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Should You Pay Off Debt or Save Your Money?

Editorial Note: The editorial content on this page is not provided or commissioned by any financial institution. Any opinions, analyses, reviews, statements or recommendations expressed in this article are those of the author’s alone, and may not have been reviewed, approved or otherwise endorsed by any of these entities prior to publication.

You have a regular source of income, you’re paying your bills on time and you have some extra dollars left over each month. What should you do with that extra cash?

If you don’t have debt (lucky you!), then the choice is simple — save or invest as much as possible. If you have debt, however, the choice can be a bit murkier: Should you pay off your debt first or save? Here are some things to consider when asking yourself that question.

Three times that saving your money might be smarter

1. If you don’t have an emergency savings fund

Just when you’re cruising along, life can throw some unexpected and expensive curves your way. A sudden job loss, medical bills or car repairs can pop up out of the blue, and if you don’t have the funds to pay for them, you can end up seriously in the red. To cover unexpected costs, some may resort to high-interest credit cards and loans. Those kinds of moves can dig you into a financial hole that can take years to pay your way out of.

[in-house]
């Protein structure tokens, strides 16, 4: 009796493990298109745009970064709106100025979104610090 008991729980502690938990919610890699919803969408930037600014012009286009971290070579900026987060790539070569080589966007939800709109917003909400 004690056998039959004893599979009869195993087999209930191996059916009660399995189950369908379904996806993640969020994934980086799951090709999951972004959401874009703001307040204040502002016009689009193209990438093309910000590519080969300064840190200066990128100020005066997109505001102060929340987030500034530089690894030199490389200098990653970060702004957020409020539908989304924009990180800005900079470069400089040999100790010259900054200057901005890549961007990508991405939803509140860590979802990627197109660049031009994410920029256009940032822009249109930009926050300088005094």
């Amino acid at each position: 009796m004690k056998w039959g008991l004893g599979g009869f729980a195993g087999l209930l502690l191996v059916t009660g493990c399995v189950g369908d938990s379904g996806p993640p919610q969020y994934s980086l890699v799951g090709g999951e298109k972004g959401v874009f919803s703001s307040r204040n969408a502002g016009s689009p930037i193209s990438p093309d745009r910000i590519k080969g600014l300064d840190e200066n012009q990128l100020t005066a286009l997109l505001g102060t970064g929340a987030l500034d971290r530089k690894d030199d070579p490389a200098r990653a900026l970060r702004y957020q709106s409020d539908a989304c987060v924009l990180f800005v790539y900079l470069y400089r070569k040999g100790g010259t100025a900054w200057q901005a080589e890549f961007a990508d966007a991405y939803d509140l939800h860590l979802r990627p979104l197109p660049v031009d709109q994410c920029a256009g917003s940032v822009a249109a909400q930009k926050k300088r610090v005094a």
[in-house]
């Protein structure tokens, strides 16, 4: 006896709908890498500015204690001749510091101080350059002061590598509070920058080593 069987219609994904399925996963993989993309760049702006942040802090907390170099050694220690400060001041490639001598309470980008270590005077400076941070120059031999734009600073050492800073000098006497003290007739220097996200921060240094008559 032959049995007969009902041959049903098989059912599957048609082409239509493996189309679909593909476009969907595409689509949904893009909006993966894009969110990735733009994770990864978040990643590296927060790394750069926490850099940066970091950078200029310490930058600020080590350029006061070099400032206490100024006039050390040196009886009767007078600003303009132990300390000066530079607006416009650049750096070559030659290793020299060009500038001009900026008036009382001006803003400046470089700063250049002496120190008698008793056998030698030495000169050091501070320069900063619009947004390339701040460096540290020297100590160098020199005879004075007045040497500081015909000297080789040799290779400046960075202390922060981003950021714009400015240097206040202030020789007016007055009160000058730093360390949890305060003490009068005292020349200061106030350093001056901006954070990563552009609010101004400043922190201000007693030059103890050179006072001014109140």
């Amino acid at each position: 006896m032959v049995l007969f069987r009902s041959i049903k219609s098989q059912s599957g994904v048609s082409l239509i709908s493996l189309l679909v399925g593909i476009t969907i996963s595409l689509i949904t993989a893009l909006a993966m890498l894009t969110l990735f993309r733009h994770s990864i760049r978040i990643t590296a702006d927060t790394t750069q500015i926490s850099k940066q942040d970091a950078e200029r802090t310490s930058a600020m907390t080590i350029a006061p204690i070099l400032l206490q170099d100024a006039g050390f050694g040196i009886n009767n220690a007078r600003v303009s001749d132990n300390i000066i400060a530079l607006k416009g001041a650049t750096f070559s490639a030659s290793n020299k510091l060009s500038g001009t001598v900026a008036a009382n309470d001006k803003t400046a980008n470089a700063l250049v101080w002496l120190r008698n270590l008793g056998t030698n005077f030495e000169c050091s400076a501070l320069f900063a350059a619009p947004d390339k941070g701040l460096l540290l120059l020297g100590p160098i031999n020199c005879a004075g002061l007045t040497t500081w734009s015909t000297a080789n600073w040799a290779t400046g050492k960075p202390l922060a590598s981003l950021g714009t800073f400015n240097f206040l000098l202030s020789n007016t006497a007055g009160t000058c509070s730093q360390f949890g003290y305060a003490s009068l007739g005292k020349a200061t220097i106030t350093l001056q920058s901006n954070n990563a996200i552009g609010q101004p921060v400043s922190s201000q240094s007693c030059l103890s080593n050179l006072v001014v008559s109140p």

Saving up a healthy emergency fund can protect you in instances like these. How much should you save? Experts generally suggest that you should save an amount equal to between three and six months of living expenses. Depending on your individual circumstances, however, you may need more than that. (Check out this article to figure out how much to save and where to keep it.)

2. Your employer offers matching retirement contributions

If you’re fortunate enough to work for a company that offers a retirement plan with matching contributions, then consider making that method of saving a priority.